Parliamentary reply by DPM Teo Chee Hean on paternity and childcare policies
THIRTEENTH PARLIAMENT OF SINGAPORE
MONDAY, 14 MARCH 2016
Mr Desmond Choo:
To ask the Prime Minister (a) whether the Government will consider legislating (i) a second week of paternity leave for fathers and (ii) an increased share of maternity leave that mothers can share with their husbands; and (b) what are the measures or incentives that the Government is further considering to implement to improve the participation rate by companies to provide paternity leave.
Mr Louis Ng:
To ask the Prime Minister (a) whether the Government will be reviewing childcare leave policies; (b) whether it will consider increasing the amount of extended childcare leave; and (c) whether it will consider pegging the amount of childcare leave to not only the age of the children but also the number of children one has.
Mr Teo Chee Hean (for the Prime Minister):
The Government is strongly committed to supporting Singaporeans in their marriage and parenthood aspirations. Leave is one of the range of measures to support parenthood and like many other countries, Singapore has legislated leave provisions to support parents’ infant and child caregiving needs. These provisions have been progressively enhanced over the years to help parents better manage both their work and family commitments.
Childcare leave provisions were increased in 2008 from two days to six days per parent per year, for those with children below the age of seven. We extended these provisions further in 2013 so that parents with children aged seven to 12 can also enjoy two days of Government-paid childcare leave each year.
Parents with more children are able to enjoy the annual childcare leave entitlement of six days per parent for a longer period of time, until their youngest child has turned seven years old. They continue to enjoy two days of childcare leave per parent per year, until their youngest child is aged 13.
Beyond this, we have also enhanced our leave schemes to enable fathers to play an active role in raising their children. International studies have shown that children with more involved fathers have better physical, cognitive and emotional developmental outcomes. Greater paternal involvement in childraising also helps mothers to stay active in the workforce.
In 2013, we introduced one week of legislated Government-paid Paternity Leave, as well as one week of Government-paid Shared Parental Leave, which allows fathers to share a week of their spouses’ Maternity Leave entitlement. This is in addition to unpaid infant-care leave of one week which both parents may take.
Last year we enhanced Government-paid Paternity Leave by an additional week, which employers may offer voluntarily. Taken together with infant-care and childcare leave provisions, fathers can enjoy up to five weeks of leave upon the birth of their child to bond with their new-borns and care for their wives.1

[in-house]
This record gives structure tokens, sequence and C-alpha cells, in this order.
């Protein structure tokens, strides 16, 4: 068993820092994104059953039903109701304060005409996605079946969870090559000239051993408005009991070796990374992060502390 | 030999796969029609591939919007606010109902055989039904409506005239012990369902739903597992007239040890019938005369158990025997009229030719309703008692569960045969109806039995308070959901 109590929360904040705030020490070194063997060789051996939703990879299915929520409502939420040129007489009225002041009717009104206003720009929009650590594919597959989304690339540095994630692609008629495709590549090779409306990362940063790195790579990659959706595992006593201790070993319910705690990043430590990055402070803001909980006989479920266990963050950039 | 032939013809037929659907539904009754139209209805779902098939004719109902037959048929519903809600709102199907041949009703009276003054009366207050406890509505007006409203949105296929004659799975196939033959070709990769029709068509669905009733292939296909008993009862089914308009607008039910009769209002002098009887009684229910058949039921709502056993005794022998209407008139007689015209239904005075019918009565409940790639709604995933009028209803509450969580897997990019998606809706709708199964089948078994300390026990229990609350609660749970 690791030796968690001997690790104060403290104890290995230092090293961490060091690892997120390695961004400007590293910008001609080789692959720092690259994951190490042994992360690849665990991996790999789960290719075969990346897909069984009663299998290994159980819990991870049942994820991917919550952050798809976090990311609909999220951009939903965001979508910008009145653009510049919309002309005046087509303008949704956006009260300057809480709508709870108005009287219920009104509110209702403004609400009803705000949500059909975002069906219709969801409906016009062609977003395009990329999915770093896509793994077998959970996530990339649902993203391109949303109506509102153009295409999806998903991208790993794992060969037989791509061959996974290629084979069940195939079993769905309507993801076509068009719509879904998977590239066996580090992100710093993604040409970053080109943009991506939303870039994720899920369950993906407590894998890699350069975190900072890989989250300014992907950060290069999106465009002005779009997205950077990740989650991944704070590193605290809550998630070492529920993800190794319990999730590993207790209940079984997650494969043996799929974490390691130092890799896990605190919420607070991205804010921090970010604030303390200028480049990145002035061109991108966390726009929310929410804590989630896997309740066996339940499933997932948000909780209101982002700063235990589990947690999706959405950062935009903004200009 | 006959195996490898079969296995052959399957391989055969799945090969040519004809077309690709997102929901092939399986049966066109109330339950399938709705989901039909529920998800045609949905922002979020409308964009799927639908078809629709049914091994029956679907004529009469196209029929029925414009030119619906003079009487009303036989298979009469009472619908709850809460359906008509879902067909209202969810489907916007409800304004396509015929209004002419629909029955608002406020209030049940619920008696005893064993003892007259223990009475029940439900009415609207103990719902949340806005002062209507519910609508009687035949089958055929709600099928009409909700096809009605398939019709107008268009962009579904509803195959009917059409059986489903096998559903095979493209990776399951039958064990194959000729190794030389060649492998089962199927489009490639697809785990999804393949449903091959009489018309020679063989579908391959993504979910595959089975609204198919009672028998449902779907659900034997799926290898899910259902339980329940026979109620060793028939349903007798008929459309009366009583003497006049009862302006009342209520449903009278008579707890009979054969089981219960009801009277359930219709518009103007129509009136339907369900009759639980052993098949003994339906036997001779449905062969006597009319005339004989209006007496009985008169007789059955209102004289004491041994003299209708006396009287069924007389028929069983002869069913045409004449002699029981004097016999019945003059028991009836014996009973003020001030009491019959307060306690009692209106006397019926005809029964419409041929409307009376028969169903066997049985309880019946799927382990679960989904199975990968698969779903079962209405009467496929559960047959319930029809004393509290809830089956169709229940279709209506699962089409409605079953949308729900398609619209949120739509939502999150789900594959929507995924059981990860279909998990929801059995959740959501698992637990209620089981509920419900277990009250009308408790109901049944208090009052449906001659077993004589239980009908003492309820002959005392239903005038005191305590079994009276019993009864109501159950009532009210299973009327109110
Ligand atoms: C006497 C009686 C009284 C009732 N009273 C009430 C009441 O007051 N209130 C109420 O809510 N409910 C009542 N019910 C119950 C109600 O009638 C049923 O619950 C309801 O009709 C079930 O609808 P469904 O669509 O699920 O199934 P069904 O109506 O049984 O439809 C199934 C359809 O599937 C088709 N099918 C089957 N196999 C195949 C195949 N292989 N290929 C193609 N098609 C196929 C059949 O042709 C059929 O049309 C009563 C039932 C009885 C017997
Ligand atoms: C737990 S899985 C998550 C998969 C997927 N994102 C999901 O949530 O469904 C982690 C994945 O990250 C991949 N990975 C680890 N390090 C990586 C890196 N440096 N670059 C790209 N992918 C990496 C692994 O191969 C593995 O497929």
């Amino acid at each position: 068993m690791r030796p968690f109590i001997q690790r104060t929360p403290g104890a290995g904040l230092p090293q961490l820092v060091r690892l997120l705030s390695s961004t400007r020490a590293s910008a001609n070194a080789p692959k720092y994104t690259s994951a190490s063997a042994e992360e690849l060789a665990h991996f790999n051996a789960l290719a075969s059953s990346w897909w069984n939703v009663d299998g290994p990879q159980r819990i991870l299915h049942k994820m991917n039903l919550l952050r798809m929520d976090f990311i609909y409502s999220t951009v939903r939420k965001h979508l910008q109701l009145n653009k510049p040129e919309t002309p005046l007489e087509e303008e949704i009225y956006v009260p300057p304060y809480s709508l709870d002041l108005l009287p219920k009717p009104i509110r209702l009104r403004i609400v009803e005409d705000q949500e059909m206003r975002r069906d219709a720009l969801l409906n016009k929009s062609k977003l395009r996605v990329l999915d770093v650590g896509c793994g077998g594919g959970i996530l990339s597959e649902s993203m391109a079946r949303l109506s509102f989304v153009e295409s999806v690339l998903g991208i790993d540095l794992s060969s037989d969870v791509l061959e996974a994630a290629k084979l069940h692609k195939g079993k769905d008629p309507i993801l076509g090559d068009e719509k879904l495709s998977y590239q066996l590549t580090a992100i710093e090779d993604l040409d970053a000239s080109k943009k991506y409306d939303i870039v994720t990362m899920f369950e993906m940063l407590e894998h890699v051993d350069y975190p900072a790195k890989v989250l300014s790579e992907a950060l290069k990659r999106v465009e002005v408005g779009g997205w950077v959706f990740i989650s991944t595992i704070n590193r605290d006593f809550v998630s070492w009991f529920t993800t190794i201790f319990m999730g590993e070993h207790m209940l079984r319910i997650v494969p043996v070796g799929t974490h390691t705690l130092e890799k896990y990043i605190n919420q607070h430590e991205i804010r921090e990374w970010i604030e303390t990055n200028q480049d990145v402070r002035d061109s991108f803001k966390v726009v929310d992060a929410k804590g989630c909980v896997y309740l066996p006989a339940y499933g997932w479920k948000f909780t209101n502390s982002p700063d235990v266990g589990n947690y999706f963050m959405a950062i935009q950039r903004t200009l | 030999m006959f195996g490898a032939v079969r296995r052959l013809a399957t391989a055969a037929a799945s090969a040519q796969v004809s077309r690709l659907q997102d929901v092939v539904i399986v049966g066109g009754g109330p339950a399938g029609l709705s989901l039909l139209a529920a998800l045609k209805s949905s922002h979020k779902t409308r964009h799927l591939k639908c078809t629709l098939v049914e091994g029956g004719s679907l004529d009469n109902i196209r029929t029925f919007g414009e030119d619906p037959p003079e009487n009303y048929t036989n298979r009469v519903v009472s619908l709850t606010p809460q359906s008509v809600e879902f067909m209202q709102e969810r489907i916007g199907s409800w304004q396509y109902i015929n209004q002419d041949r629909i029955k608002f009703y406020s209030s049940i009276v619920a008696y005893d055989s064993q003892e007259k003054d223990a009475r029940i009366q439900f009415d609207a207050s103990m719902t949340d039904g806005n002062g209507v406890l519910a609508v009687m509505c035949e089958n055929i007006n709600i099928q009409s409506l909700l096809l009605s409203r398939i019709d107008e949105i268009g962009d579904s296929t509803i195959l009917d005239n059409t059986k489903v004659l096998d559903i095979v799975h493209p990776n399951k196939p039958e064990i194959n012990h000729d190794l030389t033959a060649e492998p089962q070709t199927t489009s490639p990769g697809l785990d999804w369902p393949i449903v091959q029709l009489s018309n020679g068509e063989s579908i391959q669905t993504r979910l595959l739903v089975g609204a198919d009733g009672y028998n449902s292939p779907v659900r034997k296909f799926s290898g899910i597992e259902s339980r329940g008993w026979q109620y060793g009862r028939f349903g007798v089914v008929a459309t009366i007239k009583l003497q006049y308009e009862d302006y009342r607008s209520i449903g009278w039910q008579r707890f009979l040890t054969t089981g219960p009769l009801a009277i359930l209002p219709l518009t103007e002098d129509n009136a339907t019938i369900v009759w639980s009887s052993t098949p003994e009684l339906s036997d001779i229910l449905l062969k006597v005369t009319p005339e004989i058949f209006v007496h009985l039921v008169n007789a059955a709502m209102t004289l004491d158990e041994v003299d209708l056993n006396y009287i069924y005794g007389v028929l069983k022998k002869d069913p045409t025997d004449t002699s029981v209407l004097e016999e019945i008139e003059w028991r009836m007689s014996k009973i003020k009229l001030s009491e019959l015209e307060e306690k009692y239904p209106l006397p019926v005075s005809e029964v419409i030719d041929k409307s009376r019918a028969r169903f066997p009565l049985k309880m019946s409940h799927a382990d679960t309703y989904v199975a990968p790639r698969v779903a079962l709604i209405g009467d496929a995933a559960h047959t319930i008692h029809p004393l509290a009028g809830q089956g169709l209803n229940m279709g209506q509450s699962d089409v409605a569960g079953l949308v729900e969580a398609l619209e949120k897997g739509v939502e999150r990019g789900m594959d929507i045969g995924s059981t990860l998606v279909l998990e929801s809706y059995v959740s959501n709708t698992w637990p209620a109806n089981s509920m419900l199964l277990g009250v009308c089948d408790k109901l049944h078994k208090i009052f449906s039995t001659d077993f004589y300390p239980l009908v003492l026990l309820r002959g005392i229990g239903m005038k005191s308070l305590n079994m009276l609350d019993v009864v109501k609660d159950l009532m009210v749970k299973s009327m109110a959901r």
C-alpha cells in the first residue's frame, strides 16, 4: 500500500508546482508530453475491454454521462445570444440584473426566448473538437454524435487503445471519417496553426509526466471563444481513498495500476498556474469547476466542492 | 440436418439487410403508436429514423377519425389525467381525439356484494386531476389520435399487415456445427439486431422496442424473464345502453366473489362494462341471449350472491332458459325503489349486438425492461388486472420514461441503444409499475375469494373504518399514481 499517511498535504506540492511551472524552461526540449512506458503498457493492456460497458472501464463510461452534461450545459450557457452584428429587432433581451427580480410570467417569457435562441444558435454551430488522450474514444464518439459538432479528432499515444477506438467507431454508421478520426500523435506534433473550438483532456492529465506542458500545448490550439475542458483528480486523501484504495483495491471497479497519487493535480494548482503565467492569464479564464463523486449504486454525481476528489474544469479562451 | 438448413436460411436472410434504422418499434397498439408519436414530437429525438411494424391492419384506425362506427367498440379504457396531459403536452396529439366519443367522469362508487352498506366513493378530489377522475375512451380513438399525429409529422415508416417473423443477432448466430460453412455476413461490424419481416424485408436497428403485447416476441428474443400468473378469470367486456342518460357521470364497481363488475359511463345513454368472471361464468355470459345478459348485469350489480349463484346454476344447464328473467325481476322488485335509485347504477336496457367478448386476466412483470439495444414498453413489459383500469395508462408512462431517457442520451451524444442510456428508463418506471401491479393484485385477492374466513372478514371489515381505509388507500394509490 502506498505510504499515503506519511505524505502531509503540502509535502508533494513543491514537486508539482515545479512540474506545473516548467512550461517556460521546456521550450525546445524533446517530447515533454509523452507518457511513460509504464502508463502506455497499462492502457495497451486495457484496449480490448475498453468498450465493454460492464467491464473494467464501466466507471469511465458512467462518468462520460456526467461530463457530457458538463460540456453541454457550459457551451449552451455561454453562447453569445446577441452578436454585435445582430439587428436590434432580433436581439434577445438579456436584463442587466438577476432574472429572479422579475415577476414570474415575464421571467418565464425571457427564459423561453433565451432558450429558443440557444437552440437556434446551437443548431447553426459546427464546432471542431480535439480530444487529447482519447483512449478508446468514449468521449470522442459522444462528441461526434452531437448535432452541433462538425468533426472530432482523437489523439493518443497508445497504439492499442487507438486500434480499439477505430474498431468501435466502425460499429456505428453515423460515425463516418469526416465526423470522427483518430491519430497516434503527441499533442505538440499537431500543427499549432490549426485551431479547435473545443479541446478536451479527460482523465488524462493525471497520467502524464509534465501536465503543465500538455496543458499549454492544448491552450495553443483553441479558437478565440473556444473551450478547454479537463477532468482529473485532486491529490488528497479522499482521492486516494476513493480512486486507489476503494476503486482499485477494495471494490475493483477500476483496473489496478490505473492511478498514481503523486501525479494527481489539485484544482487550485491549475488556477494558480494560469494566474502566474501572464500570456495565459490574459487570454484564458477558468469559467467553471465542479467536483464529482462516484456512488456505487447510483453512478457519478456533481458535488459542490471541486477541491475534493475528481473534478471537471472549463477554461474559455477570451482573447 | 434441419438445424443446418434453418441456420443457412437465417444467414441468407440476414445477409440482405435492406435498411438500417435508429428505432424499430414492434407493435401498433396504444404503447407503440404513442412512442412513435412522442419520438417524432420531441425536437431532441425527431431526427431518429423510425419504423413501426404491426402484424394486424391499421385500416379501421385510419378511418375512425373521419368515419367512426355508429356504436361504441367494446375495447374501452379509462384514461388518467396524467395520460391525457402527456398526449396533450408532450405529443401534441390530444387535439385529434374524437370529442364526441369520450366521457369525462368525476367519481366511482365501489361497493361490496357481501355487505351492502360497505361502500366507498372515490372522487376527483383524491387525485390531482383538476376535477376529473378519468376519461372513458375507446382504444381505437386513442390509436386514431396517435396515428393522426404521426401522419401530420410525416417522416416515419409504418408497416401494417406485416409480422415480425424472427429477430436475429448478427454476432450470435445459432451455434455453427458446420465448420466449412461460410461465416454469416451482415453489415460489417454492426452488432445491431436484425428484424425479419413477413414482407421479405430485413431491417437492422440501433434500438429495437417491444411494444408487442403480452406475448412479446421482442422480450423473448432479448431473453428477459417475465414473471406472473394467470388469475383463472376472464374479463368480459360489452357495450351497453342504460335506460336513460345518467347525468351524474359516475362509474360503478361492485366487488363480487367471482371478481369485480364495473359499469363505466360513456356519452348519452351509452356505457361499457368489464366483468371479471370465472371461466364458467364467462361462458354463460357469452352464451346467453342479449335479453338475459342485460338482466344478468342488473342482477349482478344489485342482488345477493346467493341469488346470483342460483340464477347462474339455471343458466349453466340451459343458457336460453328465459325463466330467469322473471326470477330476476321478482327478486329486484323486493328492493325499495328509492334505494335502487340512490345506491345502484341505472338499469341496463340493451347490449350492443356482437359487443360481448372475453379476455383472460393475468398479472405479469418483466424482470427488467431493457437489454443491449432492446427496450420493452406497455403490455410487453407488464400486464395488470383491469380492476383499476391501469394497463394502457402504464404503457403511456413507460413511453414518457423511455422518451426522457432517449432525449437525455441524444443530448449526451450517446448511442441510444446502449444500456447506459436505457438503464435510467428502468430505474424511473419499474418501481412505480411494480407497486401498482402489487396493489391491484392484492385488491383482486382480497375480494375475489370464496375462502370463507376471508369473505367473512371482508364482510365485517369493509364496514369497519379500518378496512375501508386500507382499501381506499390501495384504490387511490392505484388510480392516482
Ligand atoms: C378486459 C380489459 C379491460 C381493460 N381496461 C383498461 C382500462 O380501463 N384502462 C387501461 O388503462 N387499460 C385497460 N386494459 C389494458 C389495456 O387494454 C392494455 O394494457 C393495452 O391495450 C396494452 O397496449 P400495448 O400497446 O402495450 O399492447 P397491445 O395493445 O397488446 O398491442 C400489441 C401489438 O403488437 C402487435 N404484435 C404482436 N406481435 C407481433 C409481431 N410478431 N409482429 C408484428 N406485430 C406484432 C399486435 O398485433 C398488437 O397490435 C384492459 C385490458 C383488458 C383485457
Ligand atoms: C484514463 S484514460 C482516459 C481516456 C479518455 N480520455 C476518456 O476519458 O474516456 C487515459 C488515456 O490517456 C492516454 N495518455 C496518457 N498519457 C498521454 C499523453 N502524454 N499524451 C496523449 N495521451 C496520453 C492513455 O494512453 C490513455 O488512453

In considering whether to provide parents with more leave to care for their children, we are mindful of the possible impact on businesses’ operational and manpower needs. In particular, given that childcare leave is provided for 12 years after birth, we are careful not to inadvertently affect parents’ employability. Further enhancements to these leave provisions have to be considered, balancing both the needs of parents and concerns of employers and employees.
This is why the second week of Government-paid Paternity Leave was introduced on a voluntary basis. The Government is now considering when to legislate the second week of Paternity Leave, with a view to providing a reasonable amount of time for businesses to make the necessary adjustments.
At the same time, some parents have provided feedback that they would like more flexibility for mothers to share their Maternity Leave entitlement with fathers, even as overall leave provisions remain unchanged. This would enable fathers to play a larger role in caring for their new-borns, and allow parents to decide flexibly how best to care for the child according to their family circumstances. We are considering this proposal carefully.
The Government will continue to encourage companies to do their part by providing a family-friendly work environment, including the provision of flexible work arrangements (FWAs). Such measures can also help employers to attract and retain talent. Employers can tap on the Work-Life Grant administered by Ministry of Manpower, under which eligible companies can receive up to $160,000 to help them defray the costs of developing, piloting and sustaining FWAs.
1 The five weeks comprise paternity leave (two weeks), shared parental leave (one week), six days of paid childcare leave, and six days of unpaid infant-care leave.